Aiden Robinson has worn a prosthetic hand of some sort since he was a baby. Some have worked better than others for him, but they had to be replaced frequently as Aiden grew, and the most functional myoelectric prosthetics aren’t often available or are too expensive for children.
Robinson, along with nine other kids with upper limb loss recently attended a week-long Superhero Cyborg Camp, run by KIDmob, a San Francisco nonprofit organization. The goal of this design education workshop is to teach design, problem-solving & prototyping skills. Aiden focused on designing a highly adaptable prosthetic limb that allows him to do what he needs it to do. Coby Unger, an Artist in Residence at 3D software maker Autodesk was so impressed with Aiden’s project he offered to help to refine Aiden’s prototype.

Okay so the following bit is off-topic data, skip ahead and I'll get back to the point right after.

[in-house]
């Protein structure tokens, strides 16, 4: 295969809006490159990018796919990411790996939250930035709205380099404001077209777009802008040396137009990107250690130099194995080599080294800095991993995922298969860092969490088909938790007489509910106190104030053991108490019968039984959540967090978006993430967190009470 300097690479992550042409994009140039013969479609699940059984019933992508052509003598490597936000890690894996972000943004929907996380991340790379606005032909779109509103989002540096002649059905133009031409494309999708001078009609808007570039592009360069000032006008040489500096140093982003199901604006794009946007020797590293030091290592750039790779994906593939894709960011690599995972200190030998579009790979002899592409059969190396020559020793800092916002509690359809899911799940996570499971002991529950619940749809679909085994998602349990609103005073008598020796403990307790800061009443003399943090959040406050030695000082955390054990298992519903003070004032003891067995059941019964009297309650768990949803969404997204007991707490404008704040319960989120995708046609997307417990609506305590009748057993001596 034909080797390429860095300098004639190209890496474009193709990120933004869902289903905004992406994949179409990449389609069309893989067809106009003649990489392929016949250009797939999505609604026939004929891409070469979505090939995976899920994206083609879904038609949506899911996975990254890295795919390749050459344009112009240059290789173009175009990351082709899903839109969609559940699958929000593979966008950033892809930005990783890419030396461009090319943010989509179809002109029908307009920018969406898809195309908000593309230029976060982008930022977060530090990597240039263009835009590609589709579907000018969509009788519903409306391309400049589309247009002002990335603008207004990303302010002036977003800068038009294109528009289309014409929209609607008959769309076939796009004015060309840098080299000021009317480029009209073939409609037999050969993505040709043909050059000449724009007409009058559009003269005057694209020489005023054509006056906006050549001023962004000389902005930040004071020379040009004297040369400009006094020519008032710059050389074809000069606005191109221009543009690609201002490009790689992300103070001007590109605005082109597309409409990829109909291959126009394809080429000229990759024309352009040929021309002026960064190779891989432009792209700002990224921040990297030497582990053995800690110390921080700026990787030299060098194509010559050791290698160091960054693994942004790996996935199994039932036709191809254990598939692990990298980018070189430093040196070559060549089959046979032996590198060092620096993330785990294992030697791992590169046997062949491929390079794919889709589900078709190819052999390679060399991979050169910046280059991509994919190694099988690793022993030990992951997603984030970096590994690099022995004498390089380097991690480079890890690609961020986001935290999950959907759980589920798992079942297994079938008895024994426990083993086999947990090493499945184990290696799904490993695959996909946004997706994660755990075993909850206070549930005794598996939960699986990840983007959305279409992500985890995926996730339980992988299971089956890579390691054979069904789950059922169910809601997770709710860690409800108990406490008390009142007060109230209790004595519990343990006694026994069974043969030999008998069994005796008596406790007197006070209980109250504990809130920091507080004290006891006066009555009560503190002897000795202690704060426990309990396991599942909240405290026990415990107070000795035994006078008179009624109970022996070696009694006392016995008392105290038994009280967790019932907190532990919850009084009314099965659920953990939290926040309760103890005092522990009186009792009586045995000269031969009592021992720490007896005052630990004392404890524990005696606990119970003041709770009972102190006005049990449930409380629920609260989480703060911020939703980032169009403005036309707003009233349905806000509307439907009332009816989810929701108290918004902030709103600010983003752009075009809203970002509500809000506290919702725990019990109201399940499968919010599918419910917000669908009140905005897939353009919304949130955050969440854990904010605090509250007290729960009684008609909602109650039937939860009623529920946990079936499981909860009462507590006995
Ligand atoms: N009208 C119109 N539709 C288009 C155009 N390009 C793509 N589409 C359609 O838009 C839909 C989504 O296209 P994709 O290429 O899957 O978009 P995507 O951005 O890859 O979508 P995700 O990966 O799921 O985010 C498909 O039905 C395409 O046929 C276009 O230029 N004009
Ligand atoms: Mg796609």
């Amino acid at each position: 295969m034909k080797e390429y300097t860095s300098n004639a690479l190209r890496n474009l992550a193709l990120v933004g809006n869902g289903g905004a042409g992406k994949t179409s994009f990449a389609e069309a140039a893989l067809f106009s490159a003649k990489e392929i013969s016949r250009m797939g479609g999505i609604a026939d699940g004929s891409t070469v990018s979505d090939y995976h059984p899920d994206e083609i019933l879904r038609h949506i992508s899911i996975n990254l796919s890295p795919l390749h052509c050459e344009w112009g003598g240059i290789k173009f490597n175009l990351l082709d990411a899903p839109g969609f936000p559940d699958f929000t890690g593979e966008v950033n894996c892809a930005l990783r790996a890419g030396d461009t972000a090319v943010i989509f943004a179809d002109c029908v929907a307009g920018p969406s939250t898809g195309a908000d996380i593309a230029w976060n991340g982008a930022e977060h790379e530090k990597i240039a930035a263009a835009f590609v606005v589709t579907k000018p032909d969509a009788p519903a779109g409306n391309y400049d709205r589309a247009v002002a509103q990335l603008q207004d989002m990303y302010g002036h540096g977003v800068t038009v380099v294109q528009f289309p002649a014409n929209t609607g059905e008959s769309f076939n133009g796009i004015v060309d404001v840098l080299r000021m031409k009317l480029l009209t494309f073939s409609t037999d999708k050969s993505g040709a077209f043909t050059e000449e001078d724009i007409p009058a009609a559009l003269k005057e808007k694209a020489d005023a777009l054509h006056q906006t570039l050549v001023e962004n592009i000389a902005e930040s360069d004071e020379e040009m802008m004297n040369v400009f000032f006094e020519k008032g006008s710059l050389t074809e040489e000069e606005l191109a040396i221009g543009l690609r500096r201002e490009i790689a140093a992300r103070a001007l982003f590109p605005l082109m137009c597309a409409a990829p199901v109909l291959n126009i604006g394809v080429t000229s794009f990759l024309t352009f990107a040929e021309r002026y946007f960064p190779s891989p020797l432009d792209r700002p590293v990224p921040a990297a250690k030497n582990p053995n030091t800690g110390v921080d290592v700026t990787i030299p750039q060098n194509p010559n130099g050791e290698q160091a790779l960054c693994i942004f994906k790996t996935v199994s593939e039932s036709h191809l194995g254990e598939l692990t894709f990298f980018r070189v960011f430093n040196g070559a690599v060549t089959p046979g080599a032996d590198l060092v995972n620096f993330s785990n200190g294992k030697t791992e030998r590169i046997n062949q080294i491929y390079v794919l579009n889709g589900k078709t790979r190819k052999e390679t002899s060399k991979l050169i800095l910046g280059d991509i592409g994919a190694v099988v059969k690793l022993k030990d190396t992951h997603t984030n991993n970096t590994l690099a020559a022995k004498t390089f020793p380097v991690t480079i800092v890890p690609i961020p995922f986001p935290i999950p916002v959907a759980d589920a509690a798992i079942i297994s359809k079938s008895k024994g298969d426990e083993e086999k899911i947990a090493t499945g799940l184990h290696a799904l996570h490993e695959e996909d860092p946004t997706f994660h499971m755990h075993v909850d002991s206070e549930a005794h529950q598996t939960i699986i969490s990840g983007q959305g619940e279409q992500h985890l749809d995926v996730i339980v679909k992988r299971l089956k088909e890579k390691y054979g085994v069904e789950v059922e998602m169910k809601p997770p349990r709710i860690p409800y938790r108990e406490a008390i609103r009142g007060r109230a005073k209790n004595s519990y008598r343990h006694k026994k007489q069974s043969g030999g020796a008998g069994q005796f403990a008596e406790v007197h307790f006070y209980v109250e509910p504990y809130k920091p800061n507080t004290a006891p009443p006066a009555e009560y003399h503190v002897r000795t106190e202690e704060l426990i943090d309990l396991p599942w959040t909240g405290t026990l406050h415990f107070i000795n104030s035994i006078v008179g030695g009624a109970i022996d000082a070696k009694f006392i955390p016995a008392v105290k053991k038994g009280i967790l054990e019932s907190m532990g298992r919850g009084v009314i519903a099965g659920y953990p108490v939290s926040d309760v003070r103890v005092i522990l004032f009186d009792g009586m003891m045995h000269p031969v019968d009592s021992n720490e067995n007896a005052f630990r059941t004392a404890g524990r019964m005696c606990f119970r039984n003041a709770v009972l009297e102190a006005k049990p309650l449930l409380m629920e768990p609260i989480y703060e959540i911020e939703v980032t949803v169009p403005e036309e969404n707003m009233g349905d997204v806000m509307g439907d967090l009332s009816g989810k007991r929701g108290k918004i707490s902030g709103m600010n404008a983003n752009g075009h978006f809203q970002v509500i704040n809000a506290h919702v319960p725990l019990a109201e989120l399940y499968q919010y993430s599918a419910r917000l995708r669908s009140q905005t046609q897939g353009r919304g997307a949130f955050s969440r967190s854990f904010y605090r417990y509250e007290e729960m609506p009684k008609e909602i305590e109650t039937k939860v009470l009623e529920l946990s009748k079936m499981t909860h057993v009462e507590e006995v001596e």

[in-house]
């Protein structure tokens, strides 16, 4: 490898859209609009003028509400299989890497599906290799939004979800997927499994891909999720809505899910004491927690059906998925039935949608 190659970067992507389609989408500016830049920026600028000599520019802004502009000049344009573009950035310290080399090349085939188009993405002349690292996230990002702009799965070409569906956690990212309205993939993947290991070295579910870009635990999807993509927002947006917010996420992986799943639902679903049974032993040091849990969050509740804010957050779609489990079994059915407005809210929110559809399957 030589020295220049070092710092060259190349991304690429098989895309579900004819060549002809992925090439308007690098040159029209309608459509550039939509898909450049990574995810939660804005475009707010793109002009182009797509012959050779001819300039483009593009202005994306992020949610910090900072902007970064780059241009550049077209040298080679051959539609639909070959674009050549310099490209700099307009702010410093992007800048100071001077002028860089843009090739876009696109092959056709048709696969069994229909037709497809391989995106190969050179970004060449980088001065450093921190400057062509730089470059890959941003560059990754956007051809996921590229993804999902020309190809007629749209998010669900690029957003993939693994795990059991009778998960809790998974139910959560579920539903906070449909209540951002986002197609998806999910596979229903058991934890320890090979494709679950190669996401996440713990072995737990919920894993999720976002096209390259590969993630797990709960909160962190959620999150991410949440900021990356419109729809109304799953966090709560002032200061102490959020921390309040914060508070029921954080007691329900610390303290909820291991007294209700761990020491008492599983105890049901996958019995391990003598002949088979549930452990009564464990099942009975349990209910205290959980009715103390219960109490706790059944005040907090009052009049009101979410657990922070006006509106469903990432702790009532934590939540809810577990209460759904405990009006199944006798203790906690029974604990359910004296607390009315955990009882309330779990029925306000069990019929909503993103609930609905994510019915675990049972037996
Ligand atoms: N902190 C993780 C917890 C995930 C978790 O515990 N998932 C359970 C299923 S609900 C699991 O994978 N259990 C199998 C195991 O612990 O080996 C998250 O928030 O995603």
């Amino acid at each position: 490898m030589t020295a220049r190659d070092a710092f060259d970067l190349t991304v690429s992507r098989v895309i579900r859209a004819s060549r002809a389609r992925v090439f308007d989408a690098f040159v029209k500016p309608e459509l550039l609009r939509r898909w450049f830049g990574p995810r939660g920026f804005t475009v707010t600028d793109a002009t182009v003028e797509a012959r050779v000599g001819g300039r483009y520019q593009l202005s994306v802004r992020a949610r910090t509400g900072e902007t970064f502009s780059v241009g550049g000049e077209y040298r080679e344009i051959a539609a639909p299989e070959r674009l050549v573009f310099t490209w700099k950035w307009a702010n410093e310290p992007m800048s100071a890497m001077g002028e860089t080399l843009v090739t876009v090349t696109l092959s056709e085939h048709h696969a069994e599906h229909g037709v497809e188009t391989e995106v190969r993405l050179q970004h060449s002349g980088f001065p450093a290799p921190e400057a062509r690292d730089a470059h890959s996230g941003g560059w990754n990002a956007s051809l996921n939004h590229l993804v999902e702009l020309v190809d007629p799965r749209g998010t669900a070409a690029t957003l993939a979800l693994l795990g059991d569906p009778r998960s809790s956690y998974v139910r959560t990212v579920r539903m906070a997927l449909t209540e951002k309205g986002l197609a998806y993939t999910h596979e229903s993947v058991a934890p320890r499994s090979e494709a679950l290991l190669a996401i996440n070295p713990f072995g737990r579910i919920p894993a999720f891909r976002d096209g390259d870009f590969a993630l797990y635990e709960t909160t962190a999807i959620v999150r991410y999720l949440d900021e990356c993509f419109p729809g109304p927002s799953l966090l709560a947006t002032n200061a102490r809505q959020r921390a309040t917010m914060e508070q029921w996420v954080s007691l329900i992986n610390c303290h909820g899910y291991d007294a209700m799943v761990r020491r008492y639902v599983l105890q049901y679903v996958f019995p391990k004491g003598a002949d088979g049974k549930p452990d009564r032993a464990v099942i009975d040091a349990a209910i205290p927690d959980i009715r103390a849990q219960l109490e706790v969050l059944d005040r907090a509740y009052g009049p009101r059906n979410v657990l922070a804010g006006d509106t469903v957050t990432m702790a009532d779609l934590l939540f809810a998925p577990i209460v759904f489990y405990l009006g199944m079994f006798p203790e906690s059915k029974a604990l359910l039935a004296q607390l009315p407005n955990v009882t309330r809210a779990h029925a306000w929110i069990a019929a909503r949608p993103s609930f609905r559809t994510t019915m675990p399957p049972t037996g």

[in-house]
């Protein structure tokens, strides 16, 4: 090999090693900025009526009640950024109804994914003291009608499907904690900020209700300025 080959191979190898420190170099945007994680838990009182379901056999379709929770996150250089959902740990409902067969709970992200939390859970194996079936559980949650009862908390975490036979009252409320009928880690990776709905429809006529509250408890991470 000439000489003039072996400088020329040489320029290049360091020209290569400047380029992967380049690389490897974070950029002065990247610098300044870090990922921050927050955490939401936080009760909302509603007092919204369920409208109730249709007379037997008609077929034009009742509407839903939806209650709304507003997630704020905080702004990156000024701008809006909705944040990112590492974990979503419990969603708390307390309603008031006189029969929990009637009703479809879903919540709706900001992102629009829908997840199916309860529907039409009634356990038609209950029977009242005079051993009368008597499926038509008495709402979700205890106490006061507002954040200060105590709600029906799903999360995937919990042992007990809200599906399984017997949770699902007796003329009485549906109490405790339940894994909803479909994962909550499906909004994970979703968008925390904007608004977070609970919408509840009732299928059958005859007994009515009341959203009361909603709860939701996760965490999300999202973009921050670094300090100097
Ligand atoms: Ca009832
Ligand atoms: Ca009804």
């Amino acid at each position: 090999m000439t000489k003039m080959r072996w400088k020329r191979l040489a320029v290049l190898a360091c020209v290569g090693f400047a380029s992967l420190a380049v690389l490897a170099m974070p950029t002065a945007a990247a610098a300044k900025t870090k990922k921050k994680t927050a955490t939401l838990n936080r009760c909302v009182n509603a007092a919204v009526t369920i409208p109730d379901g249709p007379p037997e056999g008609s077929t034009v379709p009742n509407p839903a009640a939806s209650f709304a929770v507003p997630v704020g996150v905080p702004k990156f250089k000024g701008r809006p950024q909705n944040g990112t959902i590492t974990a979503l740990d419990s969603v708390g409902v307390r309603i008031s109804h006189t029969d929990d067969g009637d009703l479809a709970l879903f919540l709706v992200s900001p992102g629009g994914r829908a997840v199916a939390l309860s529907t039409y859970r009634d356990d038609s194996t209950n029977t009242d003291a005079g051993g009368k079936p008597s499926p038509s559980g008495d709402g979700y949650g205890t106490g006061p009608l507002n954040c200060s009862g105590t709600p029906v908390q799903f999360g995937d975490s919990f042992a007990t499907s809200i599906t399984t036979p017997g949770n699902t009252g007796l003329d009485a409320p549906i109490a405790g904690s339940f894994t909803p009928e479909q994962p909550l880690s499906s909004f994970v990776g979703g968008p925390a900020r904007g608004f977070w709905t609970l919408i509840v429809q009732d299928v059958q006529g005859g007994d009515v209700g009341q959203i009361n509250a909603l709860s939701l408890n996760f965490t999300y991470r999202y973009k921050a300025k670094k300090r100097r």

This collaboration between a child and a professional maker has resulted in a better overall prosthetic. Unger created a version of the prototype that could be remolded and reshaped to grow with Robinson, and used materials commonly found at hardware or sporting goods stores. He made polished versions of Robinson’s Wii remote controller and fork, and also helped developed other ideas. The life-size LEGO hand attachment that Robinson presented at camp was revised into a hooked hand with the same interlocking bumps as a LEGO set so he can build out new ideas using the popular block sets.
I absolutely love to discover real-world stories like this. It demonstrates how we need to foster the creative collaborative opportunities that are the foundation of innovation we need in the coming decades.
UPDATE: Coby Unger has added a link in the Comments to his ‘how-to’ article on Instructables, detailing how he worked with Aiden to develop his prosthetic. It’s a must read.